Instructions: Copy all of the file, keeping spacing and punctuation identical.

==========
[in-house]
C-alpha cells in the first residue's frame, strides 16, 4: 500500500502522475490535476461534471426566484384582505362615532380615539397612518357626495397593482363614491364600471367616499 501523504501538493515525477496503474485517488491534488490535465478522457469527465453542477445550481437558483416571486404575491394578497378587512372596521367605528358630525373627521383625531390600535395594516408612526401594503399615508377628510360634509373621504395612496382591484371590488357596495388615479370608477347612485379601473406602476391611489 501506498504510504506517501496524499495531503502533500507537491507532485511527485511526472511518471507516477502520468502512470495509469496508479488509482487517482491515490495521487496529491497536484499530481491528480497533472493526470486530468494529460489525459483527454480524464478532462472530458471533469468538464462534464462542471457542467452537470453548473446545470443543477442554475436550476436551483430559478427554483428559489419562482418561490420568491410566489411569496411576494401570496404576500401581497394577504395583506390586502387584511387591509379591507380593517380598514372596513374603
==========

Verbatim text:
[in-house]
C-alpha cells in the first residue's frame, strides 16, 4: 500500500502522475490535476461534471426566484384582505362615532380615539397612518357626495397593482363614491364600471367616499 501523504501538493515525477496503474485517488491534488490535465478522457469527465453542477445550481437558483416571486404575491394578497378587512372596521367605528358630525373627521383625531390600535395594516408612526401594503399615508377628510360634509373621504395612496382591484371590488357596495388615479370608477347612485379601473406602476391611489 501506498504510504506517501496524499495531503502533500507537491507532485511527485511526472511518471507516477502520468502512470495509469496508479488509482487517482491515490495521487496529491497536484499530481491528480497533472493526470486530468494529460489525459483527454480524464478532462472530458471533469468538464462534464462542471457542467452537470453548473446545470443543477442554475436550476436551483430559478427554483428559489419562482418561490420568491410566489411569496411576494401570496404576500401581497394577504395583506390586502387584511387591509379591507380593517380598514372596513374603